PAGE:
End Times for Omega Man

11/30/2011 10:23 am EST

Focus: MARKETS

Igor Greenwald

Chief Investment Strategist, MLP Profits

A top hedge-fund manager venting his angst at President Obama is deeply conflicted and possibly delusional, writes MoneyShow.com senior editor Igor Greenwald.

I worry about Leon Cooperman.

He’s the 242nd-richest American, according to Forbes, with a net worth pegged at $1.8 billion. Some of that came from 24 years as a star at Goldman Sachs (GS) and lots more from the Omega Advisors hedge fund that Cooperman has run for the last two decades, which is now up to $6 billion.

Two generally successful decades in the hedge-fund realm is the equivalent of a 200-year dynasty for mere mortals. It ought to be enough for anyone, even for a very proud son of an immigrant plumber from the South Bronx.

But Leon’s no spring chicken at 68, and there’s evidence he might be a tad bored with traditional portfolio management.

He’s recently sold out big stakes in losers like Teva (TEVA), Ford (F), and MGIC (MTG), only to double down on eBay (EBAY) and try to catch the falling knife of Research in Motion (RIMM).

Cooperman’s had plenty of successes too, of course, even if this 2007 forecast wasn’t one. But he remains a very cranky pundit.

On Monday, Cooperman published an open letter to President Obama accusing POTUS of “setting the tenor of the rancorous debate…that smacks…of ‘class warfare.’” Cooperman also blames Obama for “the divisive, polarizing tone of your rhetoric [which] is cleaving a widening gulf…between the downtrodden and those best in a position to help them.”

He proceeds in this vein for two excruciating single-spaced pages before capping the effort with an elaborate straw man. “Capitalism is not the source of our problems…and capitalists are not the scourge,” so “time for you to throttle down the partisan rhetoric and appeal to people’s better instincts, not their worst,” Mr. Chicago Community Organizer.

Now, we can disagree on the utility of Obama’s policies for business, though I’m hardly alone in thinking corporate America ought to be pleased.

But there’s no question that Obama has, repeatedly, said the opposite of what Cooperman claims. Here he is in the Rose Garden on September 19 specifically calling for higher taxes on top earners:

“Nobody wants to punish success in America. What’s great about this country is our belief that anyone can make it and everybody should be able to try—the idea that any one of us can open a business or have an idea and make us millionaires or billionaires. This is the land of opportunity. That’s great. All I’m saying is that those who have done well, including me, should pay our fair share in taxes to contribute to the nation that made our success possible.“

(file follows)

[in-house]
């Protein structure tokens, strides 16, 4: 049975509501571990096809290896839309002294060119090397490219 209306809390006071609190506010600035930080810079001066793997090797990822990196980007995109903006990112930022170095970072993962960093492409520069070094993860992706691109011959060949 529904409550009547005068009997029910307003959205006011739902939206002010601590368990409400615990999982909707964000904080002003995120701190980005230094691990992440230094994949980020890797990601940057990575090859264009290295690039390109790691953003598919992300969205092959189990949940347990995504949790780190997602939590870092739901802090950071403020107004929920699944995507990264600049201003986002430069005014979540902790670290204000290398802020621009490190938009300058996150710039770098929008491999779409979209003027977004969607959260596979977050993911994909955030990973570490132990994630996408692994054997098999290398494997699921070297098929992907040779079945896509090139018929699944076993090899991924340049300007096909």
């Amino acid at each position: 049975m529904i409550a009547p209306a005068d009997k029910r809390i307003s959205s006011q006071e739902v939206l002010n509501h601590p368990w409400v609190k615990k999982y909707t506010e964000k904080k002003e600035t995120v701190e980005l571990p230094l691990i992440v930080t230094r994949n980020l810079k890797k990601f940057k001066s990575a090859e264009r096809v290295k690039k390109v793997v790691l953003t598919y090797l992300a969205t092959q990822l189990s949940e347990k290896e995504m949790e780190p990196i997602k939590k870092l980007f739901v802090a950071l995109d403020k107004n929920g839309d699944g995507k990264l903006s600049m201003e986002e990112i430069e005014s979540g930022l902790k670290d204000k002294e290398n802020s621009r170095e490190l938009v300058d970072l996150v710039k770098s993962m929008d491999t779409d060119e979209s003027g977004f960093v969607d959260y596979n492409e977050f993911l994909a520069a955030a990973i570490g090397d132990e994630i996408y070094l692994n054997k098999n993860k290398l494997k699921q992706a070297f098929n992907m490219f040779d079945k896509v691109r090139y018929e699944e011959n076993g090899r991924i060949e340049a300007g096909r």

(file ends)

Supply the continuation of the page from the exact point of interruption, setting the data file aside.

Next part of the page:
And here’s Obama in New Hampshire last week:

“The truth of the matter is, I can’t tell you how many well-to-do Americans that I meet say to me, look, I want to do more because I know that the only reason I’m doing well is because somewhere along the line, somebody gave me a good education; somewhere along the line, somebody gave me a college scholarship; somewhere along the line, somebody gave me a chance. And I want to do the same thing for the young people who are coming up now.”

Does this sound like a campaign of vilification?

It would be easy to assume that Cooperman has simply lost it, that the losses on some of his larger holdings are getting to him. But I think this talk from the last TED conference by UK sociologist Richard Wilkinson might shed more light on the cause of Cooperman’s delusion.

To sum up, Wilkinson shows that societies afflicted with relatively high economic inequality tend to be much less happy and healthy than the more egalitarian polities, even when the latter are poorer overall. And the rich are not spared from the mental illness and neuroses that inequality seems to spawn.

In Cooperman’s case, he appears to project on Obama the anger he feels about others’ attitude toward his life’s work. He claims to be all in favor of wide-ranging debate, calling “this reassessment of so many entrenched economic premises healthy and long overdue.”

Still, he feels victimized by the tone. Occupy Wall Street’s barbs appear to have found their mark. Cooperman spends a long time justifying his social utility. He’s clearly incensed that it’s in doubt.

Fortunately, the hedge-fund ubermensch instinctively knows how to alleviate this insecurity. Last month, he proposed that those earning more than $500,000 annually get hit with a 10% tax surcharge for three years as part of Cooperman’s tax-but-don’t-spend-plan.

The don’t-spend part would put the economy out of its misery, but the extra taxes are so far in excess of anything Obama has contemplated they might just be large enough to ease Cooperman’s conscience.

Moreover, according to the latest research by leading authorities on income inequality, a significantly higher tax burden on top earners wouldn’t slow down the economy, and could even help it.

That suggests the surcharge—henceforth to be known as the Cooperman Tax—could be made permanent. Cooperman’s fellow plutocrats can thank him later.

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